Two vaunted periodicals, The Atlantic and The Economist, contain stories in their most recent issues about the rise of an elite. Both begin with the backlash that occurred against bankers in particular in both the U.S.A. and the U.K. — both of whom have encouraged the financial sector to gain power out of proportion to its actual utility — but from there The Atlantic article goes on to worry about the rise of a global elite and The Economist article goes on to worry about how inequality is rising in the industrial powerhouses of the U.S.A. and China but falling globally. Just as interesting is The Economist’s use of the term cognitive elite in the article title, “The rise and rise of the cognitive elite,” which they discuss a bit in the last third of the article. Here’s a snipped:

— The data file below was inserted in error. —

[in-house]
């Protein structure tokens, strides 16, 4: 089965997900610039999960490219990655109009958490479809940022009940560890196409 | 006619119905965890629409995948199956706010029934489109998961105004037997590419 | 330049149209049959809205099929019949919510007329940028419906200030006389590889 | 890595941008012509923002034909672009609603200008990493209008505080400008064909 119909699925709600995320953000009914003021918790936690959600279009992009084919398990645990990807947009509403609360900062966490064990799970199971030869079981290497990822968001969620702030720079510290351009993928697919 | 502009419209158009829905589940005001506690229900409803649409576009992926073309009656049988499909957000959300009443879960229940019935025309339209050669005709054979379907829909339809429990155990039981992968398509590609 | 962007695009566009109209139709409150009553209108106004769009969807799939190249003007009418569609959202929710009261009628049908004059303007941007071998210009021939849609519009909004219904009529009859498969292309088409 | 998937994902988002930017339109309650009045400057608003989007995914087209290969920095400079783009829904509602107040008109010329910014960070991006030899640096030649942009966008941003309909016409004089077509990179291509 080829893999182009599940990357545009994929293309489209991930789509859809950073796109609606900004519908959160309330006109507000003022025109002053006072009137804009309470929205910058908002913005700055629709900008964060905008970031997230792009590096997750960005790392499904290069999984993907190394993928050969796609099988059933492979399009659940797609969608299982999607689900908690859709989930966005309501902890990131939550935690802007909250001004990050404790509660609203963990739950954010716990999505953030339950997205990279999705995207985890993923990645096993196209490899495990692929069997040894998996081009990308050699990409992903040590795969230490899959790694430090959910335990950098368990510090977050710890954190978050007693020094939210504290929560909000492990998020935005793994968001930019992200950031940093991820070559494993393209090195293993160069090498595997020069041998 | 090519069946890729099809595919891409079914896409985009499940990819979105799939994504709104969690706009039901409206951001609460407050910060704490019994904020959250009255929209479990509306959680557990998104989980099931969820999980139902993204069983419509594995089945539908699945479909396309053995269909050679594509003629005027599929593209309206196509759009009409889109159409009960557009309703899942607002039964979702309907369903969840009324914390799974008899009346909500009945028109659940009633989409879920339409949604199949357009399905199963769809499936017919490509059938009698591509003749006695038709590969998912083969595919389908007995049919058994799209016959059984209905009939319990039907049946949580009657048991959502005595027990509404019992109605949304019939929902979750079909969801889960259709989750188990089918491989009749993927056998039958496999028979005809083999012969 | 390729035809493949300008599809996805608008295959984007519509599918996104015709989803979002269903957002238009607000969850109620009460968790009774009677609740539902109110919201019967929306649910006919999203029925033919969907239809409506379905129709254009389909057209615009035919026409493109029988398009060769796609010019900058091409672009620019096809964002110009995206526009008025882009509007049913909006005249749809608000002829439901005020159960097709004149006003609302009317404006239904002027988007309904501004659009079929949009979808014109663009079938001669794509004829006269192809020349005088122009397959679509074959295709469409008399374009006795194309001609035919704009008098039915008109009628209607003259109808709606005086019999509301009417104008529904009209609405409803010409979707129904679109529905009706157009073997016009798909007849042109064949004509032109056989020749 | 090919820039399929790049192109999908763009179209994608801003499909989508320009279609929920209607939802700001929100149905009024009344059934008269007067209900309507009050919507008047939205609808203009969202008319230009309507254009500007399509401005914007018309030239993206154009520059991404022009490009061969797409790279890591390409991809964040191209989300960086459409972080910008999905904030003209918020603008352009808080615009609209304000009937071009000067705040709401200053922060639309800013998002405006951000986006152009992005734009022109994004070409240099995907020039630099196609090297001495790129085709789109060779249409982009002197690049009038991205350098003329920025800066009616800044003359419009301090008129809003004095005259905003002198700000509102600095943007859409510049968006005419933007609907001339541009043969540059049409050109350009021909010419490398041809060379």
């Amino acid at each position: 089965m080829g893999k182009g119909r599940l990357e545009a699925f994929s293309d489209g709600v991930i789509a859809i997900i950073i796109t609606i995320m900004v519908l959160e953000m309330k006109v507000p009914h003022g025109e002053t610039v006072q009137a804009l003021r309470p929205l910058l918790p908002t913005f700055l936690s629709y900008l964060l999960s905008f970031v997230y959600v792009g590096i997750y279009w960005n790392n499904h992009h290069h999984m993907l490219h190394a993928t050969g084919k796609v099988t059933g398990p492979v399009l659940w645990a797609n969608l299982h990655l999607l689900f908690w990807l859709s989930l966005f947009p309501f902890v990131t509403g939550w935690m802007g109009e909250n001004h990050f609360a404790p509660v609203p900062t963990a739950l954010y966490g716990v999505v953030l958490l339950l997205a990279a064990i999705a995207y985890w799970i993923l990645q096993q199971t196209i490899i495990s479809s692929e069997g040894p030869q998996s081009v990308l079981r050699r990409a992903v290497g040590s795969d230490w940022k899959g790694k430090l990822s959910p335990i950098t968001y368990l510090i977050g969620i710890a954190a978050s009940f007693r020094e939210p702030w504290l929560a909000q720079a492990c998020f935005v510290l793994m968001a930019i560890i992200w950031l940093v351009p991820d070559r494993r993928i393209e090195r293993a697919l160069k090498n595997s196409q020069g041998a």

As technology advances, the rewards to cleverness increase. Computers have hugely increased the availability of information, raising the demand for those sharp enough to make sense of it. In 1991 the average wage for a male American worker with a bachelor’s degree was 2.5 times that of a high-school drop-out; now the ratio is 3. Cognitive skills are at a premium, and they are unevenly distributed.
The Economist article has a nice bit of statistical information:
In America, for example, in 1987 the top 1% of taxpayers received 12.3% of all pre-tax income. Twenty years later their share, at 23.5%, was nearly twice as large. The bottom half’s share fell from 15.6% to 12.2% over the same period.
I graphed it just for fun: